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Allergy sufferers, beware this spring's "pollen tsunami"

Spring allergies are at a high right now because of tree pollen being showered over the Northeast
"Pollen Tsunami" hits allergy sufferers 04:06

If you have itchy, watery eyes, a runny nose and an uncontrollable urge to sneeze, you're certainly not alone. Spring allergies are at a high right now, as tree pollen showers the Northeast in what some are calling a "pollen tsunami."

The reason it's so intense right now, experts say, is because of the wet, cold winter that pummeled the region this year. "Normally the tree pollen starts at the end of winter or the beginning of spring and then the grass pollen comes in May," said CBS News chief medical correspondent Dr. Jon LaPook. "Now, it's been delayed and you're getting the tree pollen right now." So instead of creeping in slowly like most years, "it's just being dumped on you."

And there's even more bad news for allergy sufferers: things will most likely get worse. Because of the delay in the rise of tree pollen, it may be combined with grass pollen throughout May and even June, LaPook said.

What can a person do about it? In addition to over-the-counter or prescription allergy medication, there are some practical steps you can take to help reduce allergy symptoms. LaPook recommends wearing a hat and sunglasses when going outside. "The more you can protect your face, the better," he said.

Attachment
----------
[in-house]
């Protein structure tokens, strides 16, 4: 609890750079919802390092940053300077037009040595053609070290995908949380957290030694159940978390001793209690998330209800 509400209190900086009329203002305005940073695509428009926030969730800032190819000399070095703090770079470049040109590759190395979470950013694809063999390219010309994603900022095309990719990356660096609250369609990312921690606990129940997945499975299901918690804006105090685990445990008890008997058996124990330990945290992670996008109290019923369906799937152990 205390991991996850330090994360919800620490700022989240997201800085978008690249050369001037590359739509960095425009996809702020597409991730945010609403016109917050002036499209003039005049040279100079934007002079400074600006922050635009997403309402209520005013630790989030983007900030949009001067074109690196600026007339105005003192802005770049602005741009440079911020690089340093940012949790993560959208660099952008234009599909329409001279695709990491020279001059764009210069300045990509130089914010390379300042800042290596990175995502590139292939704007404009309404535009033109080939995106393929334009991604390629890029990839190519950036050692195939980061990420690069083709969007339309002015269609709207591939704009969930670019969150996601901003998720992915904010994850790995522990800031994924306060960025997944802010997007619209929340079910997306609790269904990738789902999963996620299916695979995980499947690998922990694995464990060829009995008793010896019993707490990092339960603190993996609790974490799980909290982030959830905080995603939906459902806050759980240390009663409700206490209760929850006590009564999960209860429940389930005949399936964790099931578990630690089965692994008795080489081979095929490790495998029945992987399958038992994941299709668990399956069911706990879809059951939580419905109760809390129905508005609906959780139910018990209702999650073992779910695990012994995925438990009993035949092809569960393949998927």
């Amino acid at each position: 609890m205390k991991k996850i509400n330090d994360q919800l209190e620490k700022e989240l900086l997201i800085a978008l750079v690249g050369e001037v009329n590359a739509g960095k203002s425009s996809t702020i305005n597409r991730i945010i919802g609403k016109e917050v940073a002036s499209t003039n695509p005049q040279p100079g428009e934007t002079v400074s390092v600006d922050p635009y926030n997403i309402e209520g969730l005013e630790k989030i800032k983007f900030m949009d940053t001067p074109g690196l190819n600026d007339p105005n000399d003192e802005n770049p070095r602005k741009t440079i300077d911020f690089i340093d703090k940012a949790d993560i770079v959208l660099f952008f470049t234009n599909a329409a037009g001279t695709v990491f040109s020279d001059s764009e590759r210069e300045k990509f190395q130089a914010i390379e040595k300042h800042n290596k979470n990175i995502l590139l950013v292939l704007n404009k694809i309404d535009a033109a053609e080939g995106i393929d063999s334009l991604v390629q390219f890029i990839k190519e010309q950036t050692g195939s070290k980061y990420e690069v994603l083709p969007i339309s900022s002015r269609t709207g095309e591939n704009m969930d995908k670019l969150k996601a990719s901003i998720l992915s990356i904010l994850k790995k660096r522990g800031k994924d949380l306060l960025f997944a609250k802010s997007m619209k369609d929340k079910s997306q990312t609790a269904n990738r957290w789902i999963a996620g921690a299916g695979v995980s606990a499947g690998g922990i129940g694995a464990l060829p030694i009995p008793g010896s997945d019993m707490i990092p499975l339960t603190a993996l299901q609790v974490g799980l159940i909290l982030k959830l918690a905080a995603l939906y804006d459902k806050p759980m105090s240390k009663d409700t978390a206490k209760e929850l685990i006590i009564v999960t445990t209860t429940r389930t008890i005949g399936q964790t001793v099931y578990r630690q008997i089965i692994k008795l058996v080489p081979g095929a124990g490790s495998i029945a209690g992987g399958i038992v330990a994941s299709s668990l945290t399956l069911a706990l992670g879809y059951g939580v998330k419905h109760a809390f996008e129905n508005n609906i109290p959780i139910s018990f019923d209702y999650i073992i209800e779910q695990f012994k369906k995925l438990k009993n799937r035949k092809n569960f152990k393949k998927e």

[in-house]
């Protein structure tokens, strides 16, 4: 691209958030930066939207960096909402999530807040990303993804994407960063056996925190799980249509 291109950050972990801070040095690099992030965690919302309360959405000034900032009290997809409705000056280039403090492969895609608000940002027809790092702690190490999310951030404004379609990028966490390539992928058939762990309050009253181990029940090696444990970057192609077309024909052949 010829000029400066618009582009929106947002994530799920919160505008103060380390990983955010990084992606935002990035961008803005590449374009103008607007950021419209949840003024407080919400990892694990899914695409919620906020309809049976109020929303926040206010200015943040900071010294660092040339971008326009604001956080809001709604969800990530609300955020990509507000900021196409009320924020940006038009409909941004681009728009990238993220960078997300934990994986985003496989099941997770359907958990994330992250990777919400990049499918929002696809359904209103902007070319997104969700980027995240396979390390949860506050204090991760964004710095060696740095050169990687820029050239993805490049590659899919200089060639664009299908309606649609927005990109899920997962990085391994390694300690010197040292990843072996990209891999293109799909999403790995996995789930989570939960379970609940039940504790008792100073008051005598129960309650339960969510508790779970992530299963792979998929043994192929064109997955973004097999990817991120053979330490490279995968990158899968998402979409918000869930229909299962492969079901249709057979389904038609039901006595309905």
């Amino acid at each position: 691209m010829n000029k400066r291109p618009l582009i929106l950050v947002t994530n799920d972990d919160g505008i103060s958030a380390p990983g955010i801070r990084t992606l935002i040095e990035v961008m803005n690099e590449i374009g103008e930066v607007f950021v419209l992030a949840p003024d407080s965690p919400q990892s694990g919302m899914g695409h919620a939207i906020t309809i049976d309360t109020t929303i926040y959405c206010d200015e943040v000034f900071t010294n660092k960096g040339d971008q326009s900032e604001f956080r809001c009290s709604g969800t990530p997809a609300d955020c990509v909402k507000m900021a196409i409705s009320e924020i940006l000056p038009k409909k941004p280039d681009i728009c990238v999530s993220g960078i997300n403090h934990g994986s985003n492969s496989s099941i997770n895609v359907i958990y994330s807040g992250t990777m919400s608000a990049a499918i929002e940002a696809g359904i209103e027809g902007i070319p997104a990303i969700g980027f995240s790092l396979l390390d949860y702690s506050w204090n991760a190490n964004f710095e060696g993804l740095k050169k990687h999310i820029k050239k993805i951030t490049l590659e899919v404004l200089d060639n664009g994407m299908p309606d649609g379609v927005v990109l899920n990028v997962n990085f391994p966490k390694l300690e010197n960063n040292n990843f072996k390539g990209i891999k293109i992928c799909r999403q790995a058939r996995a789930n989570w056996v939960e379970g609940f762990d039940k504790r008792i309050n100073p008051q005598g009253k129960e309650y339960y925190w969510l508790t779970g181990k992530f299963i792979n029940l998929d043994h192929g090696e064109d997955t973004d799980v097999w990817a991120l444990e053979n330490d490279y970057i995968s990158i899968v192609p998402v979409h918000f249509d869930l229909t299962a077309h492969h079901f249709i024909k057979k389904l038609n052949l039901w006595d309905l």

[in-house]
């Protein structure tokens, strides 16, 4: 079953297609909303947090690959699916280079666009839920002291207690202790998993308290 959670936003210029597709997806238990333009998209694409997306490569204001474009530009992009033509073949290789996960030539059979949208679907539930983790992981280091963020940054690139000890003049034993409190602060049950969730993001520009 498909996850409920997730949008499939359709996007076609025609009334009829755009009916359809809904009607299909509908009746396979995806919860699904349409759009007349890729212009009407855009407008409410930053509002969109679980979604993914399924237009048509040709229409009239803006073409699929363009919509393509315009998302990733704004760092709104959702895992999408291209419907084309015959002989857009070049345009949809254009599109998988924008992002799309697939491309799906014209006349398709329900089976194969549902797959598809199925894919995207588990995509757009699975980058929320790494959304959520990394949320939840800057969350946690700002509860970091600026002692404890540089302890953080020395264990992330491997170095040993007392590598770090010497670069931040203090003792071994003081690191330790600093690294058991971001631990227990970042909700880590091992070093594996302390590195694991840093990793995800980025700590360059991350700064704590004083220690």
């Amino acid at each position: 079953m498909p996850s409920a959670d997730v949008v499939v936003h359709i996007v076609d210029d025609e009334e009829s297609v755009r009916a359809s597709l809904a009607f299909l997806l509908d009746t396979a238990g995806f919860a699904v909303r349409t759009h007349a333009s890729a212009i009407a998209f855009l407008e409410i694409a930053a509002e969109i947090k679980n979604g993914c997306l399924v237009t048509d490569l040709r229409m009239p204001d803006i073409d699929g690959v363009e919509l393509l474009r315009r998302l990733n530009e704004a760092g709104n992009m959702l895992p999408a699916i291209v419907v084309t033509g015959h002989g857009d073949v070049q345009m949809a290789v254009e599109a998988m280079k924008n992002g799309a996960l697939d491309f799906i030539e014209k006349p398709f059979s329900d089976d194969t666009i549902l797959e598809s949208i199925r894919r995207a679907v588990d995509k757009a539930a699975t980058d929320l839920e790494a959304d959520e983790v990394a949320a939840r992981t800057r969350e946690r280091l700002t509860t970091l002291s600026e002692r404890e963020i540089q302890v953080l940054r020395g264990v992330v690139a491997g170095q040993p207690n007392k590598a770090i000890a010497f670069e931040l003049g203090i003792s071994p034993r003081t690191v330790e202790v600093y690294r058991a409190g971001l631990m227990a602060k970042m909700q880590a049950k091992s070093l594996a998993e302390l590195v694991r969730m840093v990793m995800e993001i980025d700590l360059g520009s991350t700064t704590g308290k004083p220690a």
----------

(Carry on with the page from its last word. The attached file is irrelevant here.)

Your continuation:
When you come back inside, take off your pollen-covered clothes immediately and take a shower. "Think about it in your mind's eye, your head is like a mop, and there's this invisible pollen that's there," LaPook explained. "If you could see it, you'd get freaked out." Each time you shake or touch your head, your face is being showered with pollen that can get into your eyes, nose, and mouth. Rinsing your eyes and using a saline spray to wash out your nose can also be helpful to reduce allergy symptoms.

LaPook also advises people with allergies to stay away from pollen when they see it. "Your instinct may be to sweep it away," he said. "You may want to do that with a wet mop if there's nobody around, but what's better is to find somebody who's not allergic and have them clean it up. The last thing you want to do is have it blowing."

Finally, check your area's pollen count daily to determine how bad conditions may be. "If you go into your app store and search for pollen counters, you'll see a bunch of them," LaPook said. "And they all said the same thing to me, which is 'this is a bad day.'"

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